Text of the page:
We could see in Google Maps that the hotel was literally a 3-5 minute walk down the narrow alley. So the tuk-tuk driver stopped before the alley and asked her to get off. However, she was adamant that she wanted to be dropped off exactly at the hotel, and that she’d pay half the original fare if he didn’t take her all the way. She was so insistent on this that the tuk-tuk driver gave in and tried to squeeze the vehicle down the narrow road.
What happens next? We get stuck that’s what!
The lady merely shrugs, huffs in discontentment, mutters something about incompetence, and then walks away with her bags! Meanwhile, the poor tuk-tuk driver is stuck trying to get us back out. The funny thing is, this isn’t even an isolated incident, it’s just the most infuriating one.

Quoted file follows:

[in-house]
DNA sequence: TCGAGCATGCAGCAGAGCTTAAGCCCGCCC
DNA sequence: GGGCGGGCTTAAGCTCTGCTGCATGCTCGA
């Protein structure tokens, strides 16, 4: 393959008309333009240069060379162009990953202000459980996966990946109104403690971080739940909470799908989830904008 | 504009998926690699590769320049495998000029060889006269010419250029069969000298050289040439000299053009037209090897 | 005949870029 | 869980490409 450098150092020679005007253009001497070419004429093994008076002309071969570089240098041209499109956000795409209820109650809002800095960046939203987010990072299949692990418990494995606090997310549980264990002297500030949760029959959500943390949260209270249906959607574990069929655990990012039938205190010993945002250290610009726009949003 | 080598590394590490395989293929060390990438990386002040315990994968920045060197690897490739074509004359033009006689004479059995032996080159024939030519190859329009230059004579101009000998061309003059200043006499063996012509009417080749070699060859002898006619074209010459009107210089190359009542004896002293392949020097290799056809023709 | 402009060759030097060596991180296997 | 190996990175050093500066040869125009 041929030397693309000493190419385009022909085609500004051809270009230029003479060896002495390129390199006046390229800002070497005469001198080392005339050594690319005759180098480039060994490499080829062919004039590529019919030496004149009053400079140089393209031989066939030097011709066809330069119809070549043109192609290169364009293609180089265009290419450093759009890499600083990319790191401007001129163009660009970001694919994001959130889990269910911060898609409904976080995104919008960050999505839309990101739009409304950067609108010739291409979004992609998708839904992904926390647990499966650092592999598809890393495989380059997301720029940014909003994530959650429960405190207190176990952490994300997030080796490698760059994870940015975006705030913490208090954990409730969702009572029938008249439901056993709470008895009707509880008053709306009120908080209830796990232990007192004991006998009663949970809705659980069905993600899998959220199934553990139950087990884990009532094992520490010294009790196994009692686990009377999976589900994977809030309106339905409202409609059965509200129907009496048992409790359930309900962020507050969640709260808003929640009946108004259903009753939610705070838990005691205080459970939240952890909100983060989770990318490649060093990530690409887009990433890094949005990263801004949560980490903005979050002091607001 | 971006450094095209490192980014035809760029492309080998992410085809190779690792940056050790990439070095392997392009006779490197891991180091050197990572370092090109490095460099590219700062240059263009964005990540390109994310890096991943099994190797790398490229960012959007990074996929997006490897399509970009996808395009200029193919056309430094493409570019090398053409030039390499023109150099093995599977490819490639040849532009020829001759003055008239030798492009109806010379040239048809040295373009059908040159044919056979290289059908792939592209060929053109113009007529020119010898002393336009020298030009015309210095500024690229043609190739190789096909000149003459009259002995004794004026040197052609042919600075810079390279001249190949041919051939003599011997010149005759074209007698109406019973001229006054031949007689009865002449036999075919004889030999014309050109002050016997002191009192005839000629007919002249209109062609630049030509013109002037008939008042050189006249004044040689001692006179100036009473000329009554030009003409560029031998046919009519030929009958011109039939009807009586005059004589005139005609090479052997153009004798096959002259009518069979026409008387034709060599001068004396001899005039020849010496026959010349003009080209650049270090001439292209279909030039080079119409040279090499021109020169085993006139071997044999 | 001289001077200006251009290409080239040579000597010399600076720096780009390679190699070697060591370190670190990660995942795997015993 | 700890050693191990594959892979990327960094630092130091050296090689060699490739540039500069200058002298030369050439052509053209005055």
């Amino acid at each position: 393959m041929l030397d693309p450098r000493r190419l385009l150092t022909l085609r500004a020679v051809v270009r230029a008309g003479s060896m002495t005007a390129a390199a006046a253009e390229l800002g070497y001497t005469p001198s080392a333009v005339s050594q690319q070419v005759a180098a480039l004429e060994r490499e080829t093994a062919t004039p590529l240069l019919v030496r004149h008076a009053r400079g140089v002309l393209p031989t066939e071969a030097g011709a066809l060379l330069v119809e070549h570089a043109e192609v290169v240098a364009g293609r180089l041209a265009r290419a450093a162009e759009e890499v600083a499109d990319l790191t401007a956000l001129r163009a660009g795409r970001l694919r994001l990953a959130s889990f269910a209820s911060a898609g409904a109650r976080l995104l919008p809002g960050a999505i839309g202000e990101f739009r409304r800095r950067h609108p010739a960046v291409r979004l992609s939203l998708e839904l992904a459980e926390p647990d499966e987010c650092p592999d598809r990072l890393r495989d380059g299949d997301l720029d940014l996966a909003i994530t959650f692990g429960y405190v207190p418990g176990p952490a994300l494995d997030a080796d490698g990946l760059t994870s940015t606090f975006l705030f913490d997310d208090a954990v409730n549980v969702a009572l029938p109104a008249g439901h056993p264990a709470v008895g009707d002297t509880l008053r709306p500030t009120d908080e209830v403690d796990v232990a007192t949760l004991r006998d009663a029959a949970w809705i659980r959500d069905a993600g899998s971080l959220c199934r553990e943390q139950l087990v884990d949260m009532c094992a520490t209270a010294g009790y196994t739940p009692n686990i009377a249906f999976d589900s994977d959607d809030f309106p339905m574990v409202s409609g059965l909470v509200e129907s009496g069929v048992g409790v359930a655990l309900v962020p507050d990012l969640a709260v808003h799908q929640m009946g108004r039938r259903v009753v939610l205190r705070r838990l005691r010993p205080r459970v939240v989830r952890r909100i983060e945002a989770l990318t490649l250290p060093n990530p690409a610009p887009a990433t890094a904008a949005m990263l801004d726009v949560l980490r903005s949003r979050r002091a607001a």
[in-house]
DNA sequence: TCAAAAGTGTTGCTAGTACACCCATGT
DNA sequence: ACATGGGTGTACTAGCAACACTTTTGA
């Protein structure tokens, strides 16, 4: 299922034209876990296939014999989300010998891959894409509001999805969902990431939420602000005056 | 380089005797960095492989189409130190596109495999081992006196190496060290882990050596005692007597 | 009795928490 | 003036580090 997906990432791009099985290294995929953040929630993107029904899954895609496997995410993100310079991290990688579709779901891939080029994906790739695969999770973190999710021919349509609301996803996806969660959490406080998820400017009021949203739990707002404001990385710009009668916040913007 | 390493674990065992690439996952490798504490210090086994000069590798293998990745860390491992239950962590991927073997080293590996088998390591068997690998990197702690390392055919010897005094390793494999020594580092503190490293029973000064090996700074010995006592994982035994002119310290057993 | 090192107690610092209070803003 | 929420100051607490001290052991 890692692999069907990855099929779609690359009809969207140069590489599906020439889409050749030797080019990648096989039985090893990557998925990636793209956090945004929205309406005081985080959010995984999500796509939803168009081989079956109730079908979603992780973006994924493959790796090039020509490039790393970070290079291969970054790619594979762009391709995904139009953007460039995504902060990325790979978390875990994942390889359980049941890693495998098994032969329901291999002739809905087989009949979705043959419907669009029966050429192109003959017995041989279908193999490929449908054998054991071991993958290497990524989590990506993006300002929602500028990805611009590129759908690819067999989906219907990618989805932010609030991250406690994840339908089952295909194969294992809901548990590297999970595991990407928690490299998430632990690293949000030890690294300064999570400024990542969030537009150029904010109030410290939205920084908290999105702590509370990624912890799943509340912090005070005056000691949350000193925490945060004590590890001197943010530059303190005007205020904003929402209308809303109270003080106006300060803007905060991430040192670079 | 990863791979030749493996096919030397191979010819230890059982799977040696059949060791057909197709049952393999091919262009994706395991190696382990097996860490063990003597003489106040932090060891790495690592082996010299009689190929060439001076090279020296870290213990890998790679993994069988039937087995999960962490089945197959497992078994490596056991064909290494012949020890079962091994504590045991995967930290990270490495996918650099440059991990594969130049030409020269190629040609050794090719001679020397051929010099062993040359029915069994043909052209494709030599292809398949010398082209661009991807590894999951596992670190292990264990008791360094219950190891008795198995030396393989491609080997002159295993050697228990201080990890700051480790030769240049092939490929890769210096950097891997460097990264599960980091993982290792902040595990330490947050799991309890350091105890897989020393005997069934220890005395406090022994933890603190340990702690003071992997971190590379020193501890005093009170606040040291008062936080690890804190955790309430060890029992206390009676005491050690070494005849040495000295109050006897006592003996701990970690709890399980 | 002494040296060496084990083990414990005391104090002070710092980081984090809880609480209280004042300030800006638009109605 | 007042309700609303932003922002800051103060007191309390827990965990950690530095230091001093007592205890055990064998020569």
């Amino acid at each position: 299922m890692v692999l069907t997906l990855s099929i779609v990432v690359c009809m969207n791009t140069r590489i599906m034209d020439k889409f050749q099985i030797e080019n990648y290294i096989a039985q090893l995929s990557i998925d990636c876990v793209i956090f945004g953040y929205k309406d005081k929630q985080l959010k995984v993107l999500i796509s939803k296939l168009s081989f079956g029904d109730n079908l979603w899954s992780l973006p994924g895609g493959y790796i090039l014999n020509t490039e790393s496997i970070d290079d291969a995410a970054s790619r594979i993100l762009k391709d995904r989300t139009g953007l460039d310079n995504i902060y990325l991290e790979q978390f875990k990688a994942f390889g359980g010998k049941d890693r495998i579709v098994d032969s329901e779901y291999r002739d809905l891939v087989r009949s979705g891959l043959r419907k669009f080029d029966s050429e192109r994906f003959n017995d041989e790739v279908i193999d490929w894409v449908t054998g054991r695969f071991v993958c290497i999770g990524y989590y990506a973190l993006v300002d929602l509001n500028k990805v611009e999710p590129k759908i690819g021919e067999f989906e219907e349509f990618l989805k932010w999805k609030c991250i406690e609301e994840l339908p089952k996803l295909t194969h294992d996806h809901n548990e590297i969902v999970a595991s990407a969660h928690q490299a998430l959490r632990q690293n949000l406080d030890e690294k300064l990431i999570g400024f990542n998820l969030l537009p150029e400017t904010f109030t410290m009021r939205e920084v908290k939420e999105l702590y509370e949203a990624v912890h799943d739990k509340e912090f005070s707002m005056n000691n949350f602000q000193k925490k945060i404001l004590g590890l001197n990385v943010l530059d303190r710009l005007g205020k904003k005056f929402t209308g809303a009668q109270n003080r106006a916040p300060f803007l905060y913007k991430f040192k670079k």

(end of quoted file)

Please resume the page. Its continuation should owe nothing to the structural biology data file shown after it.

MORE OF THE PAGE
Instead of going for flashy chain restaurants all the time, you should try eating out at the street side shops. This will give you a more immersive experience into the culture. Furthermore, it will ensure that your money is going to small local business owners who really need it.
Just to be clear, I don’t think you’re an obnoxious person if you eat at flashy restaurants. I do too. You’re on vacation, you wanna’ have a good time, sure, go ahead and treat yourself. I just think it would be nice to also contribute to local small-scale businesses.
Well, so there you have it! These are a couple of tips for you if you’re afraid of being an obnoxious tourist. Or if you simply want to be a conscientious one.